The folks at Open Colleges have just unveiled an interesting new infographic that explores why Apple has dominated and continues to dominate sales and market share in the educational technology sector. As more and more laptops, smartphones and tablets find their way into college, high school and increasingly even middle school and grade school classrooms, more and more of that equipment is designed and sold by Apple. Why haven’t tech giants like Microsoft been more successful at taking market share from Apple in this growing market?
Apple also dominates the laptop market, with the single largest market share (27%) among college students. That share is projected to expand radically, with close to 50% of students who plan to buy a new laptop saying they’ll buy a Mac. (Personally, almost every single student I know drives a Mac…)
Looking “under the hood” at Apple’s dominance of the educational market, the Open Colleges infographic postulates another reason besides cooler technology – iTunes U. Apple’s free educational content management and distribution service has served up more than 700 million lectures, concerts, courses, campus tours, sports highlights and other audio and video content since its inception in 2007.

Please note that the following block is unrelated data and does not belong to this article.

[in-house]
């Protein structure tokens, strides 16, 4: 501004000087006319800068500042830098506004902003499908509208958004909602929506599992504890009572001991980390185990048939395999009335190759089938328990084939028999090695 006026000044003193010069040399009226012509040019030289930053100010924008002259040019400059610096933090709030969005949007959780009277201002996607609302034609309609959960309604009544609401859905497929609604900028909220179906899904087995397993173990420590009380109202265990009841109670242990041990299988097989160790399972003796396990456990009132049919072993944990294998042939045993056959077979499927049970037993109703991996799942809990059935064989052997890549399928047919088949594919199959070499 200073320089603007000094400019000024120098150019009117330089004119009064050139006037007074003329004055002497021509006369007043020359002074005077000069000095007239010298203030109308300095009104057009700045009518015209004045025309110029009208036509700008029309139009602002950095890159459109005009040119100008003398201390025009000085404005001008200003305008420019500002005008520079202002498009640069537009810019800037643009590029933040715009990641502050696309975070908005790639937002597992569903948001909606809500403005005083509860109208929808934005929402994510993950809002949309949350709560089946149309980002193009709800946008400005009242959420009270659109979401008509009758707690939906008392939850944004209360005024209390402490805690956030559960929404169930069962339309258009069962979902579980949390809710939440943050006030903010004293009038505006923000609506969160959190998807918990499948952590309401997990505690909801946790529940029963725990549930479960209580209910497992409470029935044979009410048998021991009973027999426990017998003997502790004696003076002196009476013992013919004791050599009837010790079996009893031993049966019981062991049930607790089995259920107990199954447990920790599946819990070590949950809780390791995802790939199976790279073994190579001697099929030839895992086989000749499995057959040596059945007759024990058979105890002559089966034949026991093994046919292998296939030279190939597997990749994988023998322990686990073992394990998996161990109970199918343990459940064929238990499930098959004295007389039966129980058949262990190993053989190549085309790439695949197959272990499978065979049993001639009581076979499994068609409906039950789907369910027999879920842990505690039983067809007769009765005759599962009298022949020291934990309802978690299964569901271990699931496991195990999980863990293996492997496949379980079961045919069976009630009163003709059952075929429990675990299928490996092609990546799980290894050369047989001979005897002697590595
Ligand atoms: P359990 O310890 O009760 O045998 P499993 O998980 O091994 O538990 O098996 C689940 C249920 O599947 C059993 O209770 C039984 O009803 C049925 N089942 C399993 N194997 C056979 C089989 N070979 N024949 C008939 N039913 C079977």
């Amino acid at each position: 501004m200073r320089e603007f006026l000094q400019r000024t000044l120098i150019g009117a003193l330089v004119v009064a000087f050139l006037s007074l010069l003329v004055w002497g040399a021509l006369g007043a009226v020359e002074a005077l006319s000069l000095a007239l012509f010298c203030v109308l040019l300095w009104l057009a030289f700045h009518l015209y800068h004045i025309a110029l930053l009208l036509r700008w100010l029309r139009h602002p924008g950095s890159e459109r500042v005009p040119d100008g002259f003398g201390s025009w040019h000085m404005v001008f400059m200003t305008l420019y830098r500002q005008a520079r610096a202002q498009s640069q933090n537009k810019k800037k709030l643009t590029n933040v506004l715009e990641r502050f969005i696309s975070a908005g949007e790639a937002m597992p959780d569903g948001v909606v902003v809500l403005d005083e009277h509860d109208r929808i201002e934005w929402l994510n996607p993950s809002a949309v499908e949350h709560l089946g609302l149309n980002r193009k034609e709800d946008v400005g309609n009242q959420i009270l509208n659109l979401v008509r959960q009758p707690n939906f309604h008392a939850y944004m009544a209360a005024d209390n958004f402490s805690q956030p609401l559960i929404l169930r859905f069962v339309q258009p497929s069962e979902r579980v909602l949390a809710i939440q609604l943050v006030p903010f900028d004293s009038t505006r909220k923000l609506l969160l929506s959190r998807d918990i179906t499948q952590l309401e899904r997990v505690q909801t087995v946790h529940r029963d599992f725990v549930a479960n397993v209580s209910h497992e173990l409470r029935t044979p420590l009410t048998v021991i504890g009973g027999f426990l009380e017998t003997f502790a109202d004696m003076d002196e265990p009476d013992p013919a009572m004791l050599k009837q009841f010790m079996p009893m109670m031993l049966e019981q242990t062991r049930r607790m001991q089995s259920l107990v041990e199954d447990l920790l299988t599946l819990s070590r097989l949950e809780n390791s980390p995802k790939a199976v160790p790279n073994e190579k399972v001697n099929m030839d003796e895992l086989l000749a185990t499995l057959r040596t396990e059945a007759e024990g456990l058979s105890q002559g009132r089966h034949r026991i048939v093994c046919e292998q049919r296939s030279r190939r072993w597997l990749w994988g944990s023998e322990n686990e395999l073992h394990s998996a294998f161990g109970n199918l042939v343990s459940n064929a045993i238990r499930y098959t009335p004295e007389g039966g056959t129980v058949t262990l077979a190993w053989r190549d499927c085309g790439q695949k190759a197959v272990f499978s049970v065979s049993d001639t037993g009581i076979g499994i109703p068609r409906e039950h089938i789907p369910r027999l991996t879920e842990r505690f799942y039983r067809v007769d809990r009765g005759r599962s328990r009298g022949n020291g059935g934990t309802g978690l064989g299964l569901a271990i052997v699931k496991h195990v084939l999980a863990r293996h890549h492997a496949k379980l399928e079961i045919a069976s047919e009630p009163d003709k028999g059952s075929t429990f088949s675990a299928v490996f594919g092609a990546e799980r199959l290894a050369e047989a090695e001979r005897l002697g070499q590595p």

Stanford University, the first college to offer public access to content on iTunes U, has served up over 50 million audio and video files just from its page – including 10 million downloads in the first quarter of 2012 alone. (Interestingly, Stanford says all but two of its 25 most popular lecture downloads are almost all on iPad and iPhone app development.) Not only colleges, but also grade schools and other educational organizations, have their own pages within the Apple iTunes Store infrastructure. Content can be open to the wider Internet, or restricted through authentication based on the needs of the institution.
Over 350,000 files are currently available for public download. Users can either connect to individual streams, or subscribe to a stream so that iTunes will download it automatically. Obviously you can use iTunes on non-Apple hardware, but many learners clearly prefer the native environment. Leveraging iTunes content on shared whiteboards and a host of other iOS apps makes an unbeatable combination that nudges even more students, teachers and tutors in the direction of Apple platforms.
Beating out Apple on price/performance parameters and massive marketing muscle is apparently not working for competitors. As the infographic posits, Microsoft and others will need to do something that is even more difficult – move beyond copying Apple’s metaphors and beat Apple to the punch with new concepts, products and services that embody superior engineering and user interface design.
What do you think it’ll take to nudge Apple out of the top spot in the education industry technology marketplace?
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